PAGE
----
Now about that time, Herod the king stretched out his hands to oppress some of the assembly.
He killed James, the brother of John, with the sword.
When he saw that it pleased the Jews, he proceeded to seize Peter also. This was during the days of unleavened bread.
When he had captured him, he put him in prison, and delivered him to four squads of four soldiers each to guard him, intending to bring him out to the people after the Passover.
Peter therefore was kept in the prison, but constant prayer was made by the assembly to God for him.
The same night when Herod was about to bring him out, Peter was sleeping between two soldiers, bound with two chains. Guards in front of the door kept the prison.
Behold, an angel of the Lord stood by him, and a light shone in the cell. He struck Peter on the side, and woke him up, saying, "Stand up quickly!" His chains fell off from his hands.
The angel said to him, "Put on your clothes, and tie on your sandals." He did so. He said to him, "Put on your cloak, and follow me."
He went out, and followed him. He didn't know that what was done by the angel was real, but thought he saw a vision.
When they were past the first and the second guard, they came to the iron gate that leads into the city, which opened to them by itself. They went out, and passed on through one street, and immediately the angel departed from him.
When Peter had come to himself, he said, "Now I truly know that the Lord has sent out his angel and delivered me out of the hand of Herod, and from everything the Jewish people were expecting."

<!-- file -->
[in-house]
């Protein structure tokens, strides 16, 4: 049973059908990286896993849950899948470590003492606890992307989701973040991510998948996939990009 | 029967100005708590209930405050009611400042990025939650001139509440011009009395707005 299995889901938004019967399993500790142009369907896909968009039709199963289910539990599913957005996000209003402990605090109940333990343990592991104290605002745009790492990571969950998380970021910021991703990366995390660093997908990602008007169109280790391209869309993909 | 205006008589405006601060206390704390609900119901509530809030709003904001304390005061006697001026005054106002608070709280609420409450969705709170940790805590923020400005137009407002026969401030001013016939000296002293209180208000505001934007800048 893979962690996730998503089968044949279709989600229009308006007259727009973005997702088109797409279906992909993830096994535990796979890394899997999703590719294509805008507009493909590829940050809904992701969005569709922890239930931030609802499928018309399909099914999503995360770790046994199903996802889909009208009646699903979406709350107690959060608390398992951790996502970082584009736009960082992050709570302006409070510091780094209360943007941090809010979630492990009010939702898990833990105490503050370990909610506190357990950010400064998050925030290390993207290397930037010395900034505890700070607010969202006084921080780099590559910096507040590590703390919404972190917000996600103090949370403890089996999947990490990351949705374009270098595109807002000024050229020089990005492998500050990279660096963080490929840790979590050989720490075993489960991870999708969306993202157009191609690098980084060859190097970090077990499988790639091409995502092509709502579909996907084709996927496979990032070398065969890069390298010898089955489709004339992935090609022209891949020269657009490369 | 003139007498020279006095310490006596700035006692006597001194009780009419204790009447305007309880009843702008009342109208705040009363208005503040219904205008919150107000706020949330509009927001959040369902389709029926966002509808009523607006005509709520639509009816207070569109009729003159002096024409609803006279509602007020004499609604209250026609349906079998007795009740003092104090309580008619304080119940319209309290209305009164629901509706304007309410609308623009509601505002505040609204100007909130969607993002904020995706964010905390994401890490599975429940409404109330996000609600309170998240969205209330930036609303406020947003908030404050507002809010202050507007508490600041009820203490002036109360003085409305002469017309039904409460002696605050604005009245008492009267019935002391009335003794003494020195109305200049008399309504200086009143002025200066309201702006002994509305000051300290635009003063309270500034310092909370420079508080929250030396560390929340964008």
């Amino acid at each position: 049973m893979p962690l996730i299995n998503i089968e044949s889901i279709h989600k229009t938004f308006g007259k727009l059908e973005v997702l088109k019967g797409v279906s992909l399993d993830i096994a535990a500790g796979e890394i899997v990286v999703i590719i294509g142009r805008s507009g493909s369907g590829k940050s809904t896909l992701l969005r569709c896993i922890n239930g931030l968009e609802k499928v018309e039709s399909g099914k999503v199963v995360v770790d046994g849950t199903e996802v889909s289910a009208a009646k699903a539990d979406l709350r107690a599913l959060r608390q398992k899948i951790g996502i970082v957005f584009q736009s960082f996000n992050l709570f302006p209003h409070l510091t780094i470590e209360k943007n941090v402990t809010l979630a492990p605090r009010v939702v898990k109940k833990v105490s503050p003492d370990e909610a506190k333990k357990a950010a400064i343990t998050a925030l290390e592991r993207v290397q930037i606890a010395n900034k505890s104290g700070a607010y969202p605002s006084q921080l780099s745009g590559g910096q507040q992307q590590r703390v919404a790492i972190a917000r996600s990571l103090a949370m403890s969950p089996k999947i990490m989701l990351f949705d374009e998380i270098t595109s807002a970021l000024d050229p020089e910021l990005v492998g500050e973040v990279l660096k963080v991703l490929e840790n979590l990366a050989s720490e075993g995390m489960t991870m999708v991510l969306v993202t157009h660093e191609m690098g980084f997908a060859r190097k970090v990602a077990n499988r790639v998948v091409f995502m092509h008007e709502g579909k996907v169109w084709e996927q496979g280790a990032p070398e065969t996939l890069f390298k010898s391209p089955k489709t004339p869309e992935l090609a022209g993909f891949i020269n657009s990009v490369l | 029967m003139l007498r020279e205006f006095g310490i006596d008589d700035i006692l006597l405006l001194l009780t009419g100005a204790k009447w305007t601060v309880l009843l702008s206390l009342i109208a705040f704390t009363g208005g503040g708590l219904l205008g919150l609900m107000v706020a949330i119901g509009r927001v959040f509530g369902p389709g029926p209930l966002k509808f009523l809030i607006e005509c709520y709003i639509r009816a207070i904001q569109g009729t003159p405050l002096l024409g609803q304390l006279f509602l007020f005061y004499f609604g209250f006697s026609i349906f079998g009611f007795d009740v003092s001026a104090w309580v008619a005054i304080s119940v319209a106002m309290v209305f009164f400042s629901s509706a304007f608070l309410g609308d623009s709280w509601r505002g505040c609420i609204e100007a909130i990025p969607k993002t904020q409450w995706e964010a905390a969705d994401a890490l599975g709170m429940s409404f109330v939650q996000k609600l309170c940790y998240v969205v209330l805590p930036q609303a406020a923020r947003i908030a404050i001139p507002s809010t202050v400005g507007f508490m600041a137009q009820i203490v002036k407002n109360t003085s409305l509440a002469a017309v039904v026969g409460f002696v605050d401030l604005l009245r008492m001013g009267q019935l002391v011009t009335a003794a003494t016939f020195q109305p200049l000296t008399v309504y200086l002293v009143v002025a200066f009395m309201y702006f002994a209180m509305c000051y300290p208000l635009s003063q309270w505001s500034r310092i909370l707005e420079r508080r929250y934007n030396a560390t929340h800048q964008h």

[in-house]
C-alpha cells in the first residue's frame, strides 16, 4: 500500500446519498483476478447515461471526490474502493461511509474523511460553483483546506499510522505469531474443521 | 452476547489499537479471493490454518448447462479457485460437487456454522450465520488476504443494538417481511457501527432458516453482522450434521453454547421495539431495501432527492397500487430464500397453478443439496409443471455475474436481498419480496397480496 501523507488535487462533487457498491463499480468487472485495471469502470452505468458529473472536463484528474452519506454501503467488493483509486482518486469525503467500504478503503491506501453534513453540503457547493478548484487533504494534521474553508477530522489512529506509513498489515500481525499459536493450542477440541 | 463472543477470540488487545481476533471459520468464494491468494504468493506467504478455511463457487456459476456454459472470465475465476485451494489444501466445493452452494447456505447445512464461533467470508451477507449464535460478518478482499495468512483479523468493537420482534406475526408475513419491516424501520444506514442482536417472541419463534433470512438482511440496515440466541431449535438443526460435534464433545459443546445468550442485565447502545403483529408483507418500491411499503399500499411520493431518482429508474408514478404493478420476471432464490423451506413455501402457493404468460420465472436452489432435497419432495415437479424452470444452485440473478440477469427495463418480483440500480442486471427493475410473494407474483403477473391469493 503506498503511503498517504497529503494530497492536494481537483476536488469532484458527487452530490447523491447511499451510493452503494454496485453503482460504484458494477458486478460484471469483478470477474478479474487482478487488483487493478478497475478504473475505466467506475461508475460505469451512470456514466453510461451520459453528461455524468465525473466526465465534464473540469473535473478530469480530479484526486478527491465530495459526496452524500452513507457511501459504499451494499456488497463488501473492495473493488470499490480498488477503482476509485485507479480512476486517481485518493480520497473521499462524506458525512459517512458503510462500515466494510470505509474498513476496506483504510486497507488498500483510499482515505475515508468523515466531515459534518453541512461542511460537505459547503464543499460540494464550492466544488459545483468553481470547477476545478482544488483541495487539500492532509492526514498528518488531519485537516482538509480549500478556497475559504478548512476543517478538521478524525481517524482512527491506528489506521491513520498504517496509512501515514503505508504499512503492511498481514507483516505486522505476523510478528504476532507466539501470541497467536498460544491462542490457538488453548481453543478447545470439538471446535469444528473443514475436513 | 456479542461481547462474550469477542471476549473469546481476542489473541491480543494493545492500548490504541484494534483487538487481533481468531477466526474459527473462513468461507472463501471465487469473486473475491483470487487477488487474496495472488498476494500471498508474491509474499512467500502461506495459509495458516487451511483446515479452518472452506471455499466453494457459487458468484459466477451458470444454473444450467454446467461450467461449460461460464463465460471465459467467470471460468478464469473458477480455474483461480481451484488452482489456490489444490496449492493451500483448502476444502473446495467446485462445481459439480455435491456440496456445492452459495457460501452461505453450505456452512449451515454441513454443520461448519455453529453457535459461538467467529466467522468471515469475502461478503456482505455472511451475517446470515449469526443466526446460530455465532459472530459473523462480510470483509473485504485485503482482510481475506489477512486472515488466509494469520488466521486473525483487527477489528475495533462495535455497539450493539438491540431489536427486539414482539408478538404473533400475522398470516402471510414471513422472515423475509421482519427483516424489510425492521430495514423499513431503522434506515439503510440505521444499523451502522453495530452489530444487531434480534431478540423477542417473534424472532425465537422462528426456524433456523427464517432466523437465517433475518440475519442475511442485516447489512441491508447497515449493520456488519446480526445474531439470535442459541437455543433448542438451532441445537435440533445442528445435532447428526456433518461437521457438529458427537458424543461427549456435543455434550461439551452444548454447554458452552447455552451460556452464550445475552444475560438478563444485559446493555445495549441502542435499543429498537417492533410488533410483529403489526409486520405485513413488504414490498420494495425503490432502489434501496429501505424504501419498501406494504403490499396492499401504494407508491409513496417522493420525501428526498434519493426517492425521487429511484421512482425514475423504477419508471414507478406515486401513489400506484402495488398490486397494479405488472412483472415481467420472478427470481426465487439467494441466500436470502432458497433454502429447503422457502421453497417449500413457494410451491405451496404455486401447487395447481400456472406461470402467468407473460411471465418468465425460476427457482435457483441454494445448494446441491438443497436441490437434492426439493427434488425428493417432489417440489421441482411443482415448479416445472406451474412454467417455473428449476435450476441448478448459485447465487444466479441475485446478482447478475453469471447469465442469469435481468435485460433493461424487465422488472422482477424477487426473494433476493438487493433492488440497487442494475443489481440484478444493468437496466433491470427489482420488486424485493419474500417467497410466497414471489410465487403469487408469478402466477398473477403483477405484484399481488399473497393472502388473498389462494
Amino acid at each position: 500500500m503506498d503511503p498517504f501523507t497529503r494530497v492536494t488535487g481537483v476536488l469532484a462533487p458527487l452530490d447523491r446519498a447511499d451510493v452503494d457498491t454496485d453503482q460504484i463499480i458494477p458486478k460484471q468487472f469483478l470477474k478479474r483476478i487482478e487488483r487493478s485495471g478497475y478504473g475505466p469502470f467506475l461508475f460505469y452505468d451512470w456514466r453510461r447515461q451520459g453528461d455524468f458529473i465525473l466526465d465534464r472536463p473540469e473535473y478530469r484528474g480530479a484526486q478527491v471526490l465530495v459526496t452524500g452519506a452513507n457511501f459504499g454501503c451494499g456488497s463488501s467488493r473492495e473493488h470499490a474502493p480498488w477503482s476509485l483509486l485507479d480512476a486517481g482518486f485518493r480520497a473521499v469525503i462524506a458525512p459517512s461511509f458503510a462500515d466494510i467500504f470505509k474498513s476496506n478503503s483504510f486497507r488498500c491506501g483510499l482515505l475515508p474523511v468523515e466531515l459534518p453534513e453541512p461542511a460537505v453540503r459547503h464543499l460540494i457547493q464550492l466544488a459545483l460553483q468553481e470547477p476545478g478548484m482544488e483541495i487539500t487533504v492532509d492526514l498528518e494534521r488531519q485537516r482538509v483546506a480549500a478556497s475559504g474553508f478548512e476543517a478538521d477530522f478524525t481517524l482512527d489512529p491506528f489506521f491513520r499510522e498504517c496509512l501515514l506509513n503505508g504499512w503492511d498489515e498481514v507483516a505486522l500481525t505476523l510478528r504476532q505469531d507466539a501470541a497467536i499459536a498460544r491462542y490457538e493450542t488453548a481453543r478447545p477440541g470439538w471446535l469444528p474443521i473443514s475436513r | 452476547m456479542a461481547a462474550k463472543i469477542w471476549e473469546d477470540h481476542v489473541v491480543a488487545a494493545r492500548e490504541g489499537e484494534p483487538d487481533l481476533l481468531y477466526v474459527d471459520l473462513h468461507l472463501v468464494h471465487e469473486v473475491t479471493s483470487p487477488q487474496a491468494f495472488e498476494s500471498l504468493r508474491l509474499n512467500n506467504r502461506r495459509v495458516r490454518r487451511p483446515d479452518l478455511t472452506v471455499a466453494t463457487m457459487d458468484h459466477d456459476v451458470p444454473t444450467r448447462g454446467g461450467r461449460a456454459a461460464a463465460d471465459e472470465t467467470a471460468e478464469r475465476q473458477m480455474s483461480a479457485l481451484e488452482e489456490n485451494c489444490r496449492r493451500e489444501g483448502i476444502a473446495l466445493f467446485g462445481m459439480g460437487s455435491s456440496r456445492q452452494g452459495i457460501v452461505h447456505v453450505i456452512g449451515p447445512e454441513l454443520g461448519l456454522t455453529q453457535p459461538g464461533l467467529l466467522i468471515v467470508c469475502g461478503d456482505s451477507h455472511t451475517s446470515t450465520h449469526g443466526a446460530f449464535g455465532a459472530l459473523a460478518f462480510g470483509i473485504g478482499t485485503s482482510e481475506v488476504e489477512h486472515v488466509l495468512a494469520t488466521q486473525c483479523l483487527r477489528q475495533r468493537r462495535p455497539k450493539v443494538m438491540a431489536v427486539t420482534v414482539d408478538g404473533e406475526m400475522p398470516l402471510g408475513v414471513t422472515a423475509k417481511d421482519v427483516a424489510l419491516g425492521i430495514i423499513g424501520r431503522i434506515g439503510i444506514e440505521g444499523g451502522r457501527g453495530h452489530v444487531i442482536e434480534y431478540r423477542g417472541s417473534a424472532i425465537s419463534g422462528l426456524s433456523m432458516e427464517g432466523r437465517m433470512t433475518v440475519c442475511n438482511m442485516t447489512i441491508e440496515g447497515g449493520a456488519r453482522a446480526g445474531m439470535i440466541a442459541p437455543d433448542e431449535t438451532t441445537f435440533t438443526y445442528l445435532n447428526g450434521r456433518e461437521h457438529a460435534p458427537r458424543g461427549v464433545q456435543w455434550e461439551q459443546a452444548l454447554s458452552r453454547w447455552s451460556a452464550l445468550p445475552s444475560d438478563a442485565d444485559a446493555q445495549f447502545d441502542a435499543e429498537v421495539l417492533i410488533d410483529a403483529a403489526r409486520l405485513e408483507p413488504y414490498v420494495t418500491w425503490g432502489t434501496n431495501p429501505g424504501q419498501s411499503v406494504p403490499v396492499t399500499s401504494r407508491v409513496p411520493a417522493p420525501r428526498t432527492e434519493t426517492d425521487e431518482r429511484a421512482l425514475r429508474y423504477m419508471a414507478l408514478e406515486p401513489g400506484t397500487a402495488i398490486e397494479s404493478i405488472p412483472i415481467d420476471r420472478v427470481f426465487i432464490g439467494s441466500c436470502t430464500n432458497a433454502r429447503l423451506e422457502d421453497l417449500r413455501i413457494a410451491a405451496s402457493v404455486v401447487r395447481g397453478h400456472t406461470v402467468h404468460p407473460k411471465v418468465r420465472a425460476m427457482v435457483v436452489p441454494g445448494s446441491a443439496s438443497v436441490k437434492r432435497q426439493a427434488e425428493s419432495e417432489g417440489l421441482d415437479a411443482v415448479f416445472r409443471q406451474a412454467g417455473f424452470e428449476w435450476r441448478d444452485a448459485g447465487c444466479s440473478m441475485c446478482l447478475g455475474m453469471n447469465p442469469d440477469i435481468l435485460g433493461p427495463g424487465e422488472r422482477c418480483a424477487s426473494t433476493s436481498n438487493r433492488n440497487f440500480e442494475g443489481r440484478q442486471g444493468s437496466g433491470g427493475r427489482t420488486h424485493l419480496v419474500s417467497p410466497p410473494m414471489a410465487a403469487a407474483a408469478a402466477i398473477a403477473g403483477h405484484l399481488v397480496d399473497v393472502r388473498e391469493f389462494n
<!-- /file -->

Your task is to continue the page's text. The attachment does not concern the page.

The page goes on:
Thinking about that, he came to the house of Mary, the mother of John whose surname was Mark, where many were gathered together and were praying.
When Peter knocked at the door of the gate, a maid named Rhoda came to answer.
When she recognized Peter's voice, she didn't open the gate for joy, but ran in, and reported that Peter stood before the gate.
They said to her, "You are crazy!" But she insisted that it was so. They said, "It is his angel."
But Peter continued knocking. When they had opened, they saw him, and were amazed.
But he, beckoning to them with his hand to be silent, declared to them how the Lord had brought him out of the prison. He said, "Tell these things to James, and to the brothers." He departed, and went to another place.
Now as soon as it was day, there was no small stir among the soldiers about what had become of Peter.
When Herod had sought for him, and didn't find him, he examined the guards, and commanded that they should be put to death. He went down from Judea to Caesarea, and stayed there.
Now Herod was highly displeased with those of Tyre and Sidon. They came with one accord to him, and, having made Blastus, the king's chamberlain, their friend, they asked for peace, because their country depended on the king's country for food.